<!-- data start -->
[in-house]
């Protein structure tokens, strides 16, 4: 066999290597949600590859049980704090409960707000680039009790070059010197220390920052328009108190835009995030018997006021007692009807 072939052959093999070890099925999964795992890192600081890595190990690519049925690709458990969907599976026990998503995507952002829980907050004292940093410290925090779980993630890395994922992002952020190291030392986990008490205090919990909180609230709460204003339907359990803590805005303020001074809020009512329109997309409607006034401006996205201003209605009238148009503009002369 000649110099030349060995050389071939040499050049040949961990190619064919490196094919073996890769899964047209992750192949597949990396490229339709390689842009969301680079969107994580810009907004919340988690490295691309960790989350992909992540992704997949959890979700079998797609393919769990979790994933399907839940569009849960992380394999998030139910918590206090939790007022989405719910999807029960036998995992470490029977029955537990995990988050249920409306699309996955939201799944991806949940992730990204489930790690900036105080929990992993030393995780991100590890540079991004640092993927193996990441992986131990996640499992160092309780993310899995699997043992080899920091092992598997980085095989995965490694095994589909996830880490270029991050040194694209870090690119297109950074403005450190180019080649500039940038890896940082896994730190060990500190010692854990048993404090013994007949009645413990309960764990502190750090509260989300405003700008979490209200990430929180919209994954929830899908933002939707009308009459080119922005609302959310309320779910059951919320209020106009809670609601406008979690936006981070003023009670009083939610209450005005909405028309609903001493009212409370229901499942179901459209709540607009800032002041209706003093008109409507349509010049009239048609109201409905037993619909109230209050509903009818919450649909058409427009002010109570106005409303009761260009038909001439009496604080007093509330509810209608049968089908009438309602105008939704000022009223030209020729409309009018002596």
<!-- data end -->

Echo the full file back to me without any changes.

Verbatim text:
[in-house]
């Protein structure tokens, strides 16, 4: 066999290597949600590859049980704090409960707000680039009790070059010197220390920052328009108190835009995030018997006021007692009807 072939052959093999070890099925999964795992890192600081890595190990690519049925690709458990969907599976026990998503995507952002829980907050004292940093410290925090779980993630890395994922992002952020190291030392986990008490205090919990909180609230709460204003339907359990803590805005303020001074809020009512329109997309409607006034401006996205201003209605009238148009503009002369 000649110099030349060995050389071939040499050049040949961990190619064919490196094919073996890769899964047209992750192949597949990396490229339709390689842009969301680079969107994580810009907004919340988690490295691309960790989350992909992540992704997949959890979700079998797609393919769990979790994933399907839940569009849960992380394999998030139910918590206090939790007022989405719910999807029960036998995992470490029977029955537990995990988050249920409306699309996955939201799944991806949940992730990204489930790690900036105080929990992993030393995780991100590890540079991004640092993927193996990441992986131990996640499992160092309780993310899995699997043992080899920091092992598997980085095989995965490694095994589909996830880490270029991050040194694209870090690119297109950074403005450190180019080649500039940038890896940082896994730190060990500190010692854990048993404090013994007949009645413990309960764990502190750090509260989300405003700008979490209200990430929180919209994954929830899908933002939707009308009459080119922005609302959310309320779910059951919320209020106009809670609601406008979690936006981070003023009670009083939610209450005005909405028309609903001493009212409370229901499942179901459209709540607009800032002041209706003093008109409507349509010049009239048609109201409905037993619909109230209050509903009818919450649909058409427009002010109570106005409303009761260009038909001439009496604080007093509330509810209608049968089908009438309602105008939704000022009223030209020729409309009018002596």